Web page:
Latest News

Here’s what yes and no votes mean for the ‘grocery tax,’ Washington Initiative 1634

Voters will decide this November whether they want to avoid the possibility of a local grocery tax, such as the Seattle soda tax, by voting on Initiative 1634.

What it means: A “yes” vote would prohibit local governments – but not the state – from imposing new taxes or fees, or increasing existing taxes, on grocery items, defined as “any raw or processed food or beverage, or any ingredient thereof, intended for human consumption,” according to the Washington Secretary of State’s office.

  • Alcohol, tobacco and marijuana products are not included under this definition.

  • Many say the measure’s true aim is to stop more cities from implementing a soda tax like Seattle’s, which generated more than $10 million in revenue in the first six months – putting it on pace to top the expected $14.8 million raised in 2018.
  • Washington state law already exempts most groceries from retail sales taxes, except for prepared foods, soft drinks or dietary supplements.
  • Right now, though, local governments have broad authority to enact taxes on retailers. This initiative would limit that authority to exclude groceries.
  • A “no” vote wouldn’t enact a sales tax – it would simply continue to allow local governments to impose a tax in the future.

Who’s backing the initiative: Yes! To Affordable Groceries, a political action committee, has spent more than $15 million supporting the measure, according to the Public Disclosure Commission. Soda companies have given millions to the cause: $9.6 million from the Coca-Cola Company, $7.2 million from Pepsico, $2 million from Dr. Pepper Snapple Group and $237,000 from Red Bull.

The committee says it has the support of small businesses, chambers of commerce, farmers’ groups, the Washington Food Industry Association and the American Beverage Association, and is “taking a stand to bring fairness to our tax structure, to protect jobs and neighborhood businesses, and to prevent increased taxation on the food and beverages upon which we depend every day.”

Supporters say taxes like Seattle’s soda tax cause retailers to raise prices on other grocery items, harming consumers.

Who’s against it: The WA Healthy Kids Coalition has received $16,000 in contributions, according to the Public Disclosure Commission, mostly from health organizations like the American Cancer Society. The group is leading the opposition, claiming that the measure “has nothing to do with keeping our food affordable,” but is a tool for the soda industry that is “only concerned with their profits.”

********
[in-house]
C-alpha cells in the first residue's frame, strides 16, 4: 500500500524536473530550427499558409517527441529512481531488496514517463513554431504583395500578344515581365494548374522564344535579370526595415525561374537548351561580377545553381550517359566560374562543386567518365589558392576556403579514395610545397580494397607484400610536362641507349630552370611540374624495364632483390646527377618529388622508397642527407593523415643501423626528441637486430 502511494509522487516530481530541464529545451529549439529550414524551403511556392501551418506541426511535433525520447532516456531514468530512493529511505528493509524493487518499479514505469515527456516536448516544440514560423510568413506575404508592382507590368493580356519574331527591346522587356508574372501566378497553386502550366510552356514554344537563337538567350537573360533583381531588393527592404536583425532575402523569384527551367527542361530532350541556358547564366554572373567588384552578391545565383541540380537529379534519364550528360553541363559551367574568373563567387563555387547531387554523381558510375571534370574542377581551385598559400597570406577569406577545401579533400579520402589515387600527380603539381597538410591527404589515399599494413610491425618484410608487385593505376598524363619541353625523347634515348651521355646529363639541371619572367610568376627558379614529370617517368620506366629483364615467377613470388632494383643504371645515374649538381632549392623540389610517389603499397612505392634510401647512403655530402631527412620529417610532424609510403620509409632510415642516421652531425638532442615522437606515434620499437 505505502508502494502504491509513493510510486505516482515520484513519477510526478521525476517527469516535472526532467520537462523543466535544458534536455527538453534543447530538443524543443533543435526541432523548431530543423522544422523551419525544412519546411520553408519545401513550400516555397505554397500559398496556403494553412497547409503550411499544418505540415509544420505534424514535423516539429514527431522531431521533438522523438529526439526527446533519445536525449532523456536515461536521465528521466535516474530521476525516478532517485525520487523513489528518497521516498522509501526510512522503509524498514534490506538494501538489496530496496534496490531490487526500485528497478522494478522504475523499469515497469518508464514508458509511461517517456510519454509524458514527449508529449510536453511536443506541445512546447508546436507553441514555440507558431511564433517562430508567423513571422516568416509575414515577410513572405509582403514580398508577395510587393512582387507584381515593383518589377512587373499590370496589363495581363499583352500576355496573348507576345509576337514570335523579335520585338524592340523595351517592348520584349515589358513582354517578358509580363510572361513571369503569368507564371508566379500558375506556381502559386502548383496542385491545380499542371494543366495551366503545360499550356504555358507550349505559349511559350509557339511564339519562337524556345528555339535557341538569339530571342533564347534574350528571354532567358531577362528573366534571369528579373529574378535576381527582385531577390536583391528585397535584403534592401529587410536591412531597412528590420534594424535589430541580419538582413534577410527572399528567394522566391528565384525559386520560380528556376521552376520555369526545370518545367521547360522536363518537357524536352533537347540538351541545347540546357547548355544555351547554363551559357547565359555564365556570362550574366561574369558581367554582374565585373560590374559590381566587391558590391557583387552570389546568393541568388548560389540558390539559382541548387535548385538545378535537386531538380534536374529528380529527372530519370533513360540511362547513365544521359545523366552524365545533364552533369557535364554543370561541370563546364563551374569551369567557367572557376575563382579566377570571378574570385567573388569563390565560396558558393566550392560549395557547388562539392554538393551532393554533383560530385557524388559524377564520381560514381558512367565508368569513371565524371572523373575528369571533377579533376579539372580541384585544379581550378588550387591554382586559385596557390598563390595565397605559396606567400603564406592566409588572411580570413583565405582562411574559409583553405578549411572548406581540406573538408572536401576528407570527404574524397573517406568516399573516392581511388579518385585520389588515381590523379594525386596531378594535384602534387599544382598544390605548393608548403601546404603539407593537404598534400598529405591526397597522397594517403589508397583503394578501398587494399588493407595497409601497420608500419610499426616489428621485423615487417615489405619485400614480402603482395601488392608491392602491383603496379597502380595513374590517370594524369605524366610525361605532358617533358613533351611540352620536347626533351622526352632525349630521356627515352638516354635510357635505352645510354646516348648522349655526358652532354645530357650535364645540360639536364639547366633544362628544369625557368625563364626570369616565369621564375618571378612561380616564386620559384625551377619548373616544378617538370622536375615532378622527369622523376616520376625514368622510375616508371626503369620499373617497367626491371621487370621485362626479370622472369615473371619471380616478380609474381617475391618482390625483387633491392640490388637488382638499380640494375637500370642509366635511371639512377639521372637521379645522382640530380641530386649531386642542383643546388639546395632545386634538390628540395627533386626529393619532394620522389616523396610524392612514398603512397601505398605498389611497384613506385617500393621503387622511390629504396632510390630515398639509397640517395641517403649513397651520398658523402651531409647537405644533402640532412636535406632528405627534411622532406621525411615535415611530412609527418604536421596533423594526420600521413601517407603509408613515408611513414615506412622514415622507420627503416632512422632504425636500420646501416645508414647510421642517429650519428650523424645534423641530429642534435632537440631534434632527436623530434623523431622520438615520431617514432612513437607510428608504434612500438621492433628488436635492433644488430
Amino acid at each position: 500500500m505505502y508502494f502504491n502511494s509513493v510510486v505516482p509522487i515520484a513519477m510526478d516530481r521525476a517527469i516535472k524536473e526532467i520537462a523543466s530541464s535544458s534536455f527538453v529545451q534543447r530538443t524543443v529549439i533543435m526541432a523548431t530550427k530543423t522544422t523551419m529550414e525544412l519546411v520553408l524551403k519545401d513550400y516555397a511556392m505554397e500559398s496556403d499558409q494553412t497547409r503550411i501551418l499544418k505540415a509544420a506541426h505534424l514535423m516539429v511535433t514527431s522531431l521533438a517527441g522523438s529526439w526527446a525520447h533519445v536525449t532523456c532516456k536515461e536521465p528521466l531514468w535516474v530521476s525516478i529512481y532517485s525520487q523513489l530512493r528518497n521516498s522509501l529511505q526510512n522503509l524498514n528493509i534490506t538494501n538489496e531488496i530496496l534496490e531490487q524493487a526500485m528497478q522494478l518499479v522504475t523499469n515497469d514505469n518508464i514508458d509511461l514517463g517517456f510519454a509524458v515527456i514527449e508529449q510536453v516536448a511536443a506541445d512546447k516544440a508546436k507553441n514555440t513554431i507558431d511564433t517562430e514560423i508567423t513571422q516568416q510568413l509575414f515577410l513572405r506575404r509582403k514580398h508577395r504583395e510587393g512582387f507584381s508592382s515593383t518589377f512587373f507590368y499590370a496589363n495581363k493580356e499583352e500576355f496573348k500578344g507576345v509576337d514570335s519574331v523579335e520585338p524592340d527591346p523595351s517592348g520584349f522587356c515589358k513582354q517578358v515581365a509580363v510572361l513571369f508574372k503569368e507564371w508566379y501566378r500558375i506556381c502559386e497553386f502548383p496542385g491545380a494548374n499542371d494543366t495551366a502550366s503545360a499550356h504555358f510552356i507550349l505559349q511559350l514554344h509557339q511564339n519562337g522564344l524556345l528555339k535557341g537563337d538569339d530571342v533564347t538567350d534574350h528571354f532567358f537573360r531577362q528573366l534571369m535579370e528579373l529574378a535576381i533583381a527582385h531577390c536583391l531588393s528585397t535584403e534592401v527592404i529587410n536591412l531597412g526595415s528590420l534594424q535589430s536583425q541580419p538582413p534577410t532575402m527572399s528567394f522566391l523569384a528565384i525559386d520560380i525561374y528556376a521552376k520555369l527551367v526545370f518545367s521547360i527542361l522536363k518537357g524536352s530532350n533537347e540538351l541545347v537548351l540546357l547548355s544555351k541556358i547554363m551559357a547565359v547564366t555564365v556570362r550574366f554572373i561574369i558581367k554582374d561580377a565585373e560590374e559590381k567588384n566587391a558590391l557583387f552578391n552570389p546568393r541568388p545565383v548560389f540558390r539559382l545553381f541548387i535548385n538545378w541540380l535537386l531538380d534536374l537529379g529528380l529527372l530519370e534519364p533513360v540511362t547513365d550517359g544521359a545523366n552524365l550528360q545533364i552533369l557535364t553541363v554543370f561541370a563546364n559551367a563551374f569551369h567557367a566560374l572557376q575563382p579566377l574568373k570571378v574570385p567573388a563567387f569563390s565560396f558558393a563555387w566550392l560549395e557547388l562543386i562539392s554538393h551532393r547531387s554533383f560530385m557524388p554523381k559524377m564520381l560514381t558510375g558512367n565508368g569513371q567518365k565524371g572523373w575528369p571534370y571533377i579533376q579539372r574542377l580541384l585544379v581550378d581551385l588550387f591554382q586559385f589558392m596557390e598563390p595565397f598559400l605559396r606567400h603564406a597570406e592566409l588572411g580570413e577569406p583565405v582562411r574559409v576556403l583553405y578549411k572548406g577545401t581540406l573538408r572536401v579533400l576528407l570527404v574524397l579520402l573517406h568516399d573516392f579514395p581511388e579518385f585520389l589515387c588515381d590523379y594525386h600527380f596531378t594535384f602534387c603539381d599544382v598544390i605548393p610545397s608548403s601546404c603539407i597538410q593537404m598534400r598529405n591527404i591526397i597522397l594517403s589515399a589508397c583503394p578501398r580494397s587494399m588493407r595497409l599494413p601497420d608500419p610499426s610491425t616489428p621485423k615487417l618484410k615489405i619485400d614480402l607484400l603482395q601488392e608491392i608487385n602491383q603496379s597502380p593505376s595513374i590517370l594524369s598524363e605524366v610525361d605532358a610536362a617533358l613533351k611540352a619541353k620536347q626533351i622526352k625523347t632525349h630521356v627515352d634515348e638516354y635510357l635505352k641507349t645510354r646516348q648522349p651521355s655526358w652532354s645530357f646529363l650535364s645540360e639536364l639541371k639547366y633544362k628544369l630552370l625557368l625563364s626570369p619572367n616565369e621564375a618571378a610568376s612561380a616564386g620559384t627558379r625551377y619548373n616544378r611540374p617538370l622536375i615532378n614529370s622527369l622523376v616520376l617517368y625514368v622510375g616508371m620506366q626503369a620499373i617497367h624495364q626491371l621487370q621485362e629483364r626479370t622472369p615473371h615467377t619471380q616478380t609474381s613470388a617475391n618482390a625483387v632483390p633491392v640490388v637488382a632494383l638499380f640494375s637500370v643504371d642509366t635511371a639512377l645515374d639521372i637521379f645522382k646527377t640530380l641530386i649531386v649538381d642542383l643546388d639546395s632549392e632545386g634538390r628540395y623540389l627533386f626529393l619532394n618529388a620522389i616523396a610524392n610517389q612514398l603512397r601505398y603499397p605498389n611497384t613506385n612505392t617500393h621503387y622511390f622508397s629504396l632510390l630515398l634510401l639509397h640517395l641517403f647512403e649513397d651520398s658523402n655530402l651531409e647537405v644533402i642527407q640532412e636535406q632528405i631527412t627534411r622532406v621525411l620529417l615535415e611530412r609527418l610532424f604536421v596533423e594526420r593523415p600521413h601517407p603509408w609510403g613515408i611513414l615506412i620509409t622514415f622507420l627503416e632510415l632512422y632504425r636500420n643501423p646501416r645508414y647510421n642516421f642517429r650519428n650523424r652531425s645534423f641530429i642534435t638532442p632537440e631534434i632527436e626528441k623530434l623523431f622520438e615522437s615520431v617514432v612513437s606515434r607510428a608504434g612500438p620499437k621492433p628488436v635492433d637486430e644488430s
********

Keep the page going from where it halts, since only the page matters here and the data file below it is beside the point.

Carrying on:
Other opponents include the Childhood Obesity Prevention Coalition and the Permanent Defense PAC, a progressive group.

The Seattle Times Editorial Board, The Columbian Editorial Board and The News Tribune Editorial Board all encourage a “no” vote.

What an expert says: Jesse Jones-Smith, an associate professor at the University of Washington School of Public Health, said she hasn’t seen any evidence that the initiative is aimed at anything other than containing the spread of soda taxes.

As an obesity epidemiologist, she’s “interested in finding ways to decrease obesity,” and said that from a public health perspective, “having more cities implement taxes on soda would be a better route.” Jones-Smith said evidence from soda taxes enacted in cities such as Philadelphia and Berkeley, California, “points to soda taxes to be an effective mechanism for decreasing soda consumption,” which lowers sugar and calorie intake.

Jones-Smith said she’s heard criticism from the soda industry that soda taxes result in job loss, due to decreased soda consumption. But she cited a 2014 study published in the American Journal of Public Health that found soda taxes do not have a negative impact on state-level employment, because declines in soda industry employment are offset by increased employment in other areas.